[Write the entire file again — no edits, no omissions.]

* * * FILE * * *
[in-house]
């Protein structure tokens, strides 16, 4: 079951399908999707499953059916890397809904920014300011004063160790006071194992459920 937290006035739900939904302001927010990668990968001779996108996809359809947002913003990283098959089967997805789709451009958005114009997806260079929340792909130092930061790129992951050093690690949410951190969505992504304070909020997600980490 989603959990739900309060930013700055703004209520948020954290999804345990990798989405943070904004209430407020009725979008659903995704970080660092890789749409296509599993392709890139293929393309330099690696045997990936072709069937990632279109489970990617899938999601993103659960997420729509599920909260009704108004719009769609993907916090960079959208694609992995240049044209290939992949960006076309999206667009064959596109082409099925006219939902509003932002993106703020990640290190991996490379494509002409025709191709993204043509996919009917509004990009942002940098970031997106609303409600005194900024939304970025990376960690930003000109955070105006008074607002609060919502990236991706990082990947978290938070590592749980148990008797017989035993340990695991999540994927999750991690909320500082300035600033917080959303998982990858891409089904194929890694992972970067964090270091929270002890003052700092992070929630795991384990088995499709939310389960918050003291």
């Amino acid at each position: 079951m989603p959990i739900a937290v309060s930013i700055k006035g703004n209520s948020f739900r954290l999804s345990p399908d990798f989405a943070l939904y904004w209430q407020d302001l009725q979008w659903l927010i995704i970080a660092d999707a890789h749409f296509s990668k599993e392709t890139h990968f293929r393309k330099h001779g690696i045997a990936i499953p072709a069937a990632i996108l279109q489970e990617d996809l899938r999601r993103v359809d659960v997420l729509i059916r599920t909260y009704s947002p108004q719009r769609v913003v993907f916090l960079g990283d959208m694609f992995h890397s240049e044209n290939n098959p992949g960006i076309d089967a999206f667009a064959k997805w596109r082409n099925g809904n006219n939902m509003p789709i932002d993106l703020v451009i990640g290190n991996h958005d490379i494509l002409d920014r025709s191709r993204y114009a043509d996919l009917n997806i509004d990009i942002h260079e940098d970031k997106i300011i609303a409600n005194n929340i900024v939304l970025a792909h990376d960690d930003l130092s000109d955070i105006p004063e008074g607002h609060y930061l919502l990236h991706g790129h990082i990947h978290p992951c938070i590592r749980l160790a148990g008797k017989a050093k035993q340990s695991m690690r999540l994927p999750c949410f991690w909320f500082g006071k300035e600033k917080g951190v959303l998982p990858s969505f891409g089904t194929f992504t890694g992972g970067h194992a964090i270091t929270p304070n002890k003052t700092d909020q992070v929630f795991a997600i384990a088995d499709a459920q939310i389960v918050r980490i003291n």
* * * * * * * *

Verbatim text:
[in-house]
């Protein structure tokens, strides 16, 4: 079951399908999707499953059916890397809904920014300011004063160790006071194992459920 937290006035739900939904302001927010990668990968001779996108996809359809947002913003990283098959089967997805789709451009958005114009997806260079929340792909130092930061790129992951050093690690949410951190969505992504304070909020997600980490 989603959990739900309060930013700055703004209520948020954290999804345990990798989405943070904004209430407020009725979008659903995704970080660092890789749409296509599993392709890139293929393309330099690696045997990936072709069937990632279109489970990617899938999601993103659960997420729509599920909260009704108004719009769609993907916090960079959208694609992995240049044209290939992949960006076309999206667009064959596109082409099925006219939902509003932002993106703020990640290190991996490379494509002409025709191709993204043509996919009917509004990009942002940098970031997106609303409600005194900024939304970025990376960690930003000109955070105006008074607002609060919502990236991706990082990947978290938070590592749980148990008797017989035993340990695991999540994927999750991690909320500082300035600033917080959303998982990858891409089904194929890694992972970067964090270091929270002890003052700092992070929630795991384990088995499709939310389960918050003291």
């Amino acid at each position: 079951m989603p959990i739900a937290v309060s930013i700055k006035g703004n209520s948020f739900r954290l999804s345990p399908d990798f989405a943070l939904y904004w209430q407020d302001l009725q979008w659903l927010i995704i970080a660092d999707a890789h749409f296509s990668k599993e392709t890139h990968f293929r393309k330099h001779g690696i045997a990936i499953p072709a069937a990632i996108l279109q489970e990617d996809l899938r999601r993103v359809d659960v997420l729509i059916r599920t909260y009704s947002p108004q719009r769609v913003v993907f916090l960079g990283d959208m694609f992995h890397s240049e044209n290939n098959p992949g960006i076309d089967a999206f667009a064959k997805w596109r082409n099925g809904n006219n939902m509003p789709i932002d993106l703020v451009i990640g290190n991996h958005d490379i494509l002409d920014r025709s191709r993204y114009a043509d996919l009917n997806i509004d990009i942002h260079e940098d970031k997106i300011i609303a409600n005194n929340i900024v939304l970025a792909h990376d960690d930003l130092s000109d955070i105006p004063e008074g607002h609060y930061l919502l990236h991706g790129h990082i990947h978290p992951c938070i590592r749980l160790a148990g008797k017989a050093k035993q340990s695991m690690r999540l994927p999750c949410f991690w909320f500082g006071k300035e600033k917080g951190v959303l998982p990858s969505f891409g089904t194929f992504t890694g992972g970067h194992a964090i270091t929270p304070n002890k003052t700092d909020q992070v929630f795991a997600i384990a088995d499709a459920q939310i389960v918050r980490i003291n």